The Origins of Halloween


When October 31st finally rolls around, people from all over grab what they need to prepare for a big event. Every year, children roam the streets searching for the best haunted houses, the best horror movies, and the best candy. What many people fail to realize is how this holiday all started. It didn’t exactly begin with kids knocking on doors screaming “Trick-or-Treat.” The beginning of this occasion may even surprise you….


According to and, All Hallows Eve, or what is now called Halloween, started off with ancient Celtic festivals about 2000 years ago. They called this event Samhain (pronounced sow-in). During this event, people would dress up in ghost costumes, sacrifice crops and animals, and attempt to tell each other’s futures. Their new year was November 1st and they believed that the day before new years was when the ghosts of the dead came back to Earth. They thought these spirits came back to ruin their crops. To protect them, they would leave food and drinks out as a piece offering to the ghosts. They also dressed in ghost costumes hoping that it could be a great disguise to blend in with them.  Nowadays, we celebrate Halloween with dressing up as our favorite characters, creeping out our friends, and stuffing our mouths with a butt load of chocolate! Although the Celtics’ All Hallows Eve and our Halloween may differ, there are a few similarities. We both dress in costumes, tell each other stories, and simply HAVE FUN!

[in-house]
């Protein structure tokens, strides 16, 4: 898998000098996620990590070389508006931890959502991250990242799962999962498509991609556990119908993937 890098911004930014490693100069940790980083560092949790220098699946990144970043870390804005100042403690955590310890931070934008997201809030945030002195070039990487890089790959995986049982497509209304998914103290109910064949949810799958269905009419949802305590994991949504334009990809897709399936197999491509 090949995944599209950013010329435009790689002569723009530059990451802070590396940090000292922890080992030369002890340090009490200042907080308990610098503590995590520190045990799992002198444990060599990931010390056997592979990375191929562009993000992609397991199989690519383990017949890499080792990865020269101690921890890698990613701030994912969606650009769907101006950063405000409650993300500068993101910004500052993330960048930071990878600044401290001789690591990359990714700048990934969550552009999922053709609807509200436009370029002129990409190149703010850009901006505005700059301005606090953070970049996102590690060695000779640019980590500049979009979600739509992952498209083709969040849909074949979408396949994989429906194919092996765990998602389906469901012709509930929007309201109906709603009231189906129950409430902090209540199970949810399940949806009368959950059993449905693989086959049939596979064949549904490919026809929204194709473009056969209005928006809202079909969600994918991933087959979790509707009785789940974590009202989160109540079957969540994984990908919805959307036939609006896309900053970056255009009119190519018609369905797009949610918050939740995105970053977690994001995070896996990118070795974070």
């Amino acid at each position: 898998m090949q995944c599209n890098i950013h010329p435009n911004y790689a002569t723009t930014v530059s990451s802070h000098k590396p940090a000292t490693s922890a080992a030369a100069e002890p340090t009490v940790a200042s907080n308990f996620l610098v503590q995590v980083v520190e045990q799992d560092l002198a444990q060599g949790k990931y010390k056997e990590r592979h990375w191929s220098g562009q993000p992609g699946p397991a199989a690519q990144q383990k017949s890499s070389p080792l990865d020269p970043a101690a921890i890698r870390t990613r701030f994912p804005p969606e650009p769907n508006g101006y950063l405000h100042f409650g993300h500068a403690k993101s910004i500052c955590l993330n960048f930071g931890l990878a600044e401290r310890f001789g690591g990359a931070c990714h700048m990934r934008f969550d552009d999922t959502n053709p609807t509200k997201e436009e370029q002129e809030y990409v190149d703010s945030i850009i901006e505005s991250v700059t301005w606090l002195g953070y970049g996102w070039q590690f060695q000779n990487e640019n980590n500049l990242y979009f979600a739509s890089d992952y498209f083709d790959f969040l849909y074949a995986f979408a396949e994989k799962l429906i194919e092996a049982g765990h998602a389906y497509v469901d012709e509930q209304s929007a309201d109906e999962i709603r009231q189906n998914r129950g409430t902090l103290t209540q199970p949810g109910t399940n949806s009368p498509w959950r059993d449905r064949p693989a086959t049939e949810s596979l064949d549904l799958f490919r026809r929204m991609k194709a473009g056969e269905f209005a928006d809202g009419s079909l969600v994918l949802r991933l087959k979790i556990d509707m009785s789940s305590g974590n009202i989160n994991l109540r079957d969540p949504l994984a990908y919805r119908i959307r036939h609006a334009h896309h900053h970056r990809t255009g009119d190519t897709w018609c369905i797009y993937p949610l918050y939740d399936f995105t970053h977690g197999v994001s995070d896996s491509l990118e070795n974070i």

Mexico, Latin America, and Spain:

Although many Latinos don’t celebrate Halloween, the holiday closest to it is known as Dia de los Muertos. This holiday starts on October 31st and ends on November 2nd. During this three-day celebration, people dress like skeletons and dance their hearts out in the streets. In the villages, parades and picnics are held so that family members can reminisce. This entire holiday is all about celebrating the loved ones that have lived and gone.


On Halloween night in Germany, everyone places their knives out on their counter tops. They believe that this will prevent anything harmful from happening to them and their families from the roaming spirits.

Hong Kong:

A Halloween-like event is called “Yue Lan” (AKA Festival of the Hungry Ghosts) in Hong Kong. Some people decide to burn pictures of fruit and money. They do this because they hope it will somehow reach the ghosts and bring them comfort. They also offer gifts and light fires to soothe angry ghosts that are possibly seeking for revenge.


Austrians once considered this special day to be “magical.” They would leave bread, water, and a lit lamp on their table. When they go to sleep, these dead souls would be welcomed with the generous gifts they have offered.

No matter where you live in the world, Halloween is a remarkable occasion that deserves to be celebrated. Now is the time to get out, get scared, and get some candy!!!